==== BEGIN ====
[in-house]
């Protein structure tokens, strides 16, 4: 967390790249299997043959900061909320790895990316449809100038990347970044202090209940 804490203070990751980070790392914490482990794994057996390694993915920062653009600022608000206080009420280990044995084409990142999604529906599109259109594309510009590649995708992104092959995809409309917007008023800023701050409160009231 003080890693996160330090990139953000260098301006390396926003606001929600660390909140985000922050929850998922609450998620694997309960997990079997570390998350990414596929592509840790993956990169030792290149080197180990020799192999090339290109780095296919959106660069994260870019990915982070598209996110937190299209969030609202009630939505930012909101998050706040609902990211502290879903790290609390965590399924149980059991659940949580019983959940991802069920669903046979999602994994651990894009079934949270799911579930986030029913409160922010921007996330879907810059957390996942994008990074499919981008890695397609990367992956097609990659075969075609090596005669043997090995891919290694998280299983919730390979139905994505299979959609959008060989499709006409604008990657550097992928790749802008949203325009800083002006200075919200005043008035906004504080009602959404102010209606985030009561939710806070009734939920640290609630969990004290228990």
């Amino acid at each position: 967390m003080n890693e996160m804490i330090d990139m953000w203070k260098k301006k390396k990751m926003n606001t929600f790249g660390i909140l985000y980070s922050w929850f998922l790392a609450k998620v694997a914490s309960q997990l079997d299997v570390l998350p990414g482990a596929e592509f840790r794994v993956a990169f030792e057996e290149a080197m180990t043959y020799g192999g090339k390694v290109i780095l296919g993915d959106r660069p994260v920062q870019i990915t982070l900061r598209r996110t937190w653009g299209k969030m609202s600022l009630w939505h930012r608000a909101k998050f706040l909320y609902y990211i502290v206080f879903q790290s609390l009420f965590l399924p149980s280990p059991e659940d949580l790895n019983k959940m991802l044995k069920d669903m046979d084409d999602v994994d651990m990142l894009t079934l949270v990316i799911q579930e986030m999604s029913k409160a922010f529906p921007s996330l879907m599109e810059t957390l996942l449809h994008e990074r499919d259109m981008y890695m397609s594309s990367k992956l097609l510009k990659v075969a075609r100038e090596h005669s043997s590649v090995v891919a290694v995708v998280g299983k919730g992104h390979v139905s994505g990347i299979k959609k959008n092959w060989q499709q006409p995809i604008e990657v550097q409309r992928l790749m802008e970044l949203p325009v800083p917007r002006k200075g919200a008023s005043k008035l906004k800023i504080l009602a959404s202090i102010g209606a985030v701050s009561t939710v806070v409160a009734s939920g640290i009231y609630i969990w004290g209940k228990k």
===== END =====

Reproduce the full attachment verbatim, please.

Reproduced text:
[in-house]
């Protein structure tokens, strides 16, 4: 967390790249299997043959900061909320790895990316449809100038990347970044202090209940 804490203070990751980070790392914490482990794994057996390694993915920062653009600022608000206080009420280990044995084409990142999604529906599109259109594309510009590649995708992104092959995809409309917007008023800023701050409160009231 003080890693996160330090990139953000260098301006390396926003606001929600660390909140985000922050929850998922609450998620694997309960997990079997570390998350990414596929592509840790993956990169030792290149080197180990020799192999090339290109780095296919959106660069994260870019990915982070598209996110937190299209969030609202009630939505930012909101998050706040609902990211502290879903790290609390965590399924149980059991659940949580019983959940991802069920669903046979999602994994651990894009079934949270799911579930986030029913409160922010921007996330879907810059957390996942994008990074499919981008890695397609990367992956097609990659075969075609090596005669043997090995891919290694998280299983919730390979139905994505299979959609959008060989499709006409604008990657550097992928790749802008949203325009800083002006200075919200005043008035906004504080009602959404102010209606985030009561939710806070009734939920640290609630969990004290228990």
């Amino acid at each position: 967390m003080n890693e996160m804490i330090d990139m953000w203070k260098k301006k390396k990751m926003n606001t929600f790249g660390i909140l985000y980070s922050w929850f998922l790392a609450k998620v694997a914490s309960q997990l079997d299997v570390l998350p990414g482990a596929e592509f840790r794994v993956a990169f030792e057996e290149a080197m180990t043959y020799g192999g090339k390694v290109i780095l296919g993915d959106r660069p994260v920062q870019i990915t982070l900061r598209r996110t937190w653009g299209k969030m609202s600022l009630w939505h930012r608000a909101k998050f706040l909320y609902y990211i502290v206080f879903q790290s609390l009420f965590l399924p149980s280990p059991e659940d949580l790895n019983k959940m991802l044995k069920d669903m046979d084409d999602v994994d651990m990142l894009t079934l949270v990316i799911q579930e986030m999604s029913k409160a922010f529906p921007s996330l879907m599109e810059t957390l996942l449809h994008e990074r499919d259109m981008y890695m397609s594309s990367k992956l097609l510009k990659v075969a075609r100038e090596h005669s043997s590649v090995v891919a290694v995708v998280g299983k919730g992104h390979v139905s994505g990347i299979k959609k959008n092959w060989q499709q006409p995809i604008e990657v550097q409309r992928l790749m802008e970044l949203p325009v800083p917007r002006k200075g919200a008023s005043k008035l906004k800023i504080l009602a959404s202090i102010g209606a985030v701050s009561t939710v806070v409160a009734s939920g640290i009231y609630i969990w004290g209940k228990k």